In many ways the 2015 golf season resembled a Grand Prix race. At the beginning Rory McIlroy sat on the pole in the Number One position, earned with the last two majors of 2014 season. He got away from the starting line indifferently, and Jordan Spieth in the Number Two car zoomed out impressively to challenge.
Just as McIlroy was set to meet the challenger, he broke a wheel and limped into the pits. By the time he was able to get back on the track Spieth had put too much distance between the two for McIlroy to catch up. And at the same time Jason Day had rocketed up to overtake McIlroy for second.
So what kind of racer will McIlroy send out to the track in 2016? Will he once again be the sport’s top gun?
Unlike other golfing injuries to backs and tendons, McIlroy’s foot injury was the kind that heals without any lingering doubts for the future. McIlroy will not have to address a golf ball wondering if this next shot is going to bring back a recurrence of the malady.
More importantly the Northern Ireland star never had to alter his swing to compensate for the foot injury. There should be no lingering doubts that he will come back playing at full strength next year, especially considering his continued dedication to the gym and new-found aversion to the soccer pitch right before a big tour.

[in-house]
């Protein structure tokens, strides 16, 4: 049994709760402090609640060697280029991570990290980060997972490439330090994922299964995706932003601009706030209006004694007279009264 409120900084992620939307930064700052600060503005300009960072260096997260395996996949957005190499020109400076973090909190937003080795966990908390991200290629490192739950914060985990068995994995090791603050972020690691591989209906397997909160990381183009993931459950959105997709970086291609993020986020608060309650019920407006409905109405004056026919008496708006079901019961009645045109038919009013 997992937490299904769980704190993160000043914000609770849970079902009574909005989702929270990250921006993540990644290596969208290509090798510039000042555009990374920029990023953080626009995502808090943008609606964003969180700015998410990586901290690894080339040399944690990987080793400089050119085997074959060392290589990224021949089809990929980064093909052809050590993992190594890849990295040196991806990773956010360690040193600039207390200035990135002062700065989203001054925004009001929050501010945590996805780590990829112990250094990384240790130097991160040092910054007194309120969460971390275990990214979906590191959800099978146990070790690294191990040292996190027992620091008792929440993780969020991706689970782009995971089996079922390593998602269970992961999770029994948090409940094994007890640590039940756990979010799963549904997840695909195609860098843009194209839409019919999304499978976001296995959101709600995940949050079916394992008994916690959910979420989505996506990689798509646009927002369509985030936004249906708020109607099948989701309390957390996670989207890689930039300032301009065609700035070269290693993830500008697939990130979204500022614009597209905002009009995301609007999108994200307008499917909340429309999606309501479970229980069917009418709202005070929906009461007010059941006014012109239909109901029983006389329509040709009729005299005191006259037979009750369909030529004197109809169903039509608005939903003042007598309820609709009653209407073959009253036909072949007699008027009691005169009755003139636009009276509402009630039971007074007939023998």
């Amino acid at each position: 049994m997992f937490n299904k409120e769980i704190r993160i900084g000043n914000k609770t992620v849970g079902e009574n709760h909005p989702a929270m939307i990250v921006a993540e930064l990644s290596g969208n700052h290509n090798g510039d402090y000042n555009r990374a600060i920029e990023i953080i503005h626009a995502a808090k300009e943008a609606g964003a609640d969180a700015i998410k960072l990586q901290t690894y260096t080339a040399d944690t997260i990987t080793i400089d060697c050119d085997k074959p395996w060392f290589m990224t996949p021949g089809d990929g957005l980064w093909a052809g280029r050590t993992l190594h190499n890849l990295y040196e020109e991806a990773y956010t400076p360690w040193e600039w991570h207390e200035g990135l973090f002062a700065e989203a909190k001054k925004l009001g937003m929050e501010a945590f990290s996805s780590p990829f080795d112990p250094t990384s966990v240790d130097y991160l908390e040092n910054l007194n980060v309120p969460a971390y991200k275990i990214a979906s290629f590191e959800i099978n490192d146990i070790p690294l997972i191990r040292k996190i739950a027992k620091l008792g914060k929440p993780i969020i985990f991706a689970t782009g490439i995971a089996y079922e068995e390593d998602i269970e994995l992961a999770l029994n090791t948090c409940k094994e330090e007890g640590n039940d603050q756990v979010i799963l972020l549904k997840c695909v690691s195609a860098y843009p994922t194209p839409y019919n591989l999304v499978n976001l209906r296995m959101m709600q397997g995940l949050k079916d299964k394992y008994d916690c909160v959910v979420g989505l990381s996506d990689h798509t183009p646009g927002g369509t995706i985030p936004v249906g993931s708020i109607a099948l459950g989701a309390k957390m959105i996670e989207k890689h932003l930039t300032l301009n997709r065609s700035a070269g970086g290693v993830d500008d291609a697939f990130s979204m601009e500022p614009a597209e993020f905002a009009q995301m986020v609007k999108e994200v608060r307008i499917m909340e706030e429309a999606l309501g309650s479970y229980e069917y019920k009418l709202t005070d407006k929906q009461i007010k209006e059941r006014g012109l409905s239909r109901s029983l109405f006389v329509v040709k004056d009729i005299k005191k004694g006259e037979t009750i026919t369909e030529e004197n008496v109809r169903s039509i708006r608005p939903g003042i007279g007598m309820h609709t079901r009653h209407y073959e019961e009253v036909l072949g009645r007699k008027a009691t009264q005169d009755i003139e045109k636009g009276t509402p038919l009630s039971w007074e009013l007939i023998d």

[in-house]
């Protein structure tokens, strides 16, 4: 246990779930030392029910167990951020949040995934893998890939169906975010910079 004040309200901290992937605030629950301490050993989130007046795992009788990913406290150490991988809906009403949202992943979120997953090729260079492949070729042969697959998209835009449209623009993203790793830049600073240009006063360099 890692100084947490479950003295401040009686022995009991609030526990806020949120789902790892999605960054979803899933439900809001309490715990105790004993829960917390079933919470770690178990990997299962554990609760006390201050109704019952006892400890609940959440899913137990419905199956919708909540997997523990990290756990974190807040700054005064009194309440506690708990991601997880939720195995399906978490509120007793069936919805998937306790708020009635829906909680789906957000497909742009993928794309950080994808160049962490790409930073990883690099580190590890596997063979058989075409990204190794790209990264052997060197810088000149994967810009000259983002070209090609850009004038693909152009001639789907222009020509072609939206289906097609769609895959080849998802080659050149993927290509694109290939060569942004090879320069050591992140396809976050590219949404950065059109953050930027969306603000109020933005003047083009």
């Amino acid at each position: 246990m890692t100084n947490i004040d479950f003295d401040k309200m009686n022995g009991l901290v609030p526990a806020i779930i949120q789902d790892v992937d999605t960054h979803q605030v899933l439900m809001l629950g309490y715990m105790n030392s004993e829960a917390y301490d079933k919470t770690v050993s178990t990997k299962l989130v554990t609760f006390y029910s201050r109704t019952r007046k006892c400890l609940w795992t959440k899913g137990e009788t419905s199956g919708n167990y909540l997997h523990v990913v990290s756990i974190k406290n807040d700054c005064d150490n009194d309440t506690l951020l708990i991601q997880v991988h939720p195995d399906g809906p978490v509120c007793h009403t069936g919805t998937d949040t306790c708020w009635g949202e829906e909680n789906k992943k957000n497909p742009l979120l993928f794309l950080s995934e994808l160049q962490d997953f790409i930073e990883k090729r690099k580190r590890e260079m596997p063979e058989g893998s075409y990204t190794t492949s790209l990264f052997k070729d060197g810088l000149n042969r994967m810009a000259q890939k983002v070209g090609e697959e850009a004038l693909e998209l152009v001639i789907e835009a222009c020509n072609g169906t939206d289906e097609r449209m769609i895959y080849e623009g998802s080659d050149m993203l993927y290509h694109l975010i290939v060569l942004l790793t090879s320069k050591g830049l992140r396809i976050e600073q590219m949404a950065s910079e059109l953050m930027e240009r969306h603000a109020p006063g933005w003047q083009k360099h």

At the rarefied heights at the top of the professional golf pyramid, the differences in talent are shaved awfully thin. More often the battle for Number One comes down to the mental game.
After an injury or losing the Number One ranking, a player is never completely certain how one’s confidence will be affected. You think you know how you will react (or at least hope) but it is still a guess until you step up to the tee and take that swing. With that said, it does seems that he is mentally ready for next year as Rory has already added more PGA Tour events to his 2016 schedule.
In recent weeks the golf world has witnessed what seemed like a valedictory speech from Tiger Woods, where the most supremely confident of all golfers admitted to being surprised at how much he had been able to win – he never expected to compile such a record.
For his part, the new Number One, Jordan Spieth, has been making noises that he thinks it might be awfully difficult to replicate what he did in 2015. As for McIlroy’s state of mind, a charging victory at the Race to Dubai to close out his season on a winning note, certainly spoke to his resolve to tidy up a forgettable 2015. Plus, his new title as Euro Tour Player of the Year certainly can’t hurt his confidence.
Has McIlroy a Really Given Up Number One?
The rankings are driven by performance statistics, but they don’t always reflect reality. After all, McIlroy has a half-decade of superlative performance in his ledger, while Spieth has one year and Day has a only a couple of months. It may be a little early to tell, but we believe you can expect McIlroy to make short order of those rankings and really make this upcoming 2016 season something to pay attention to.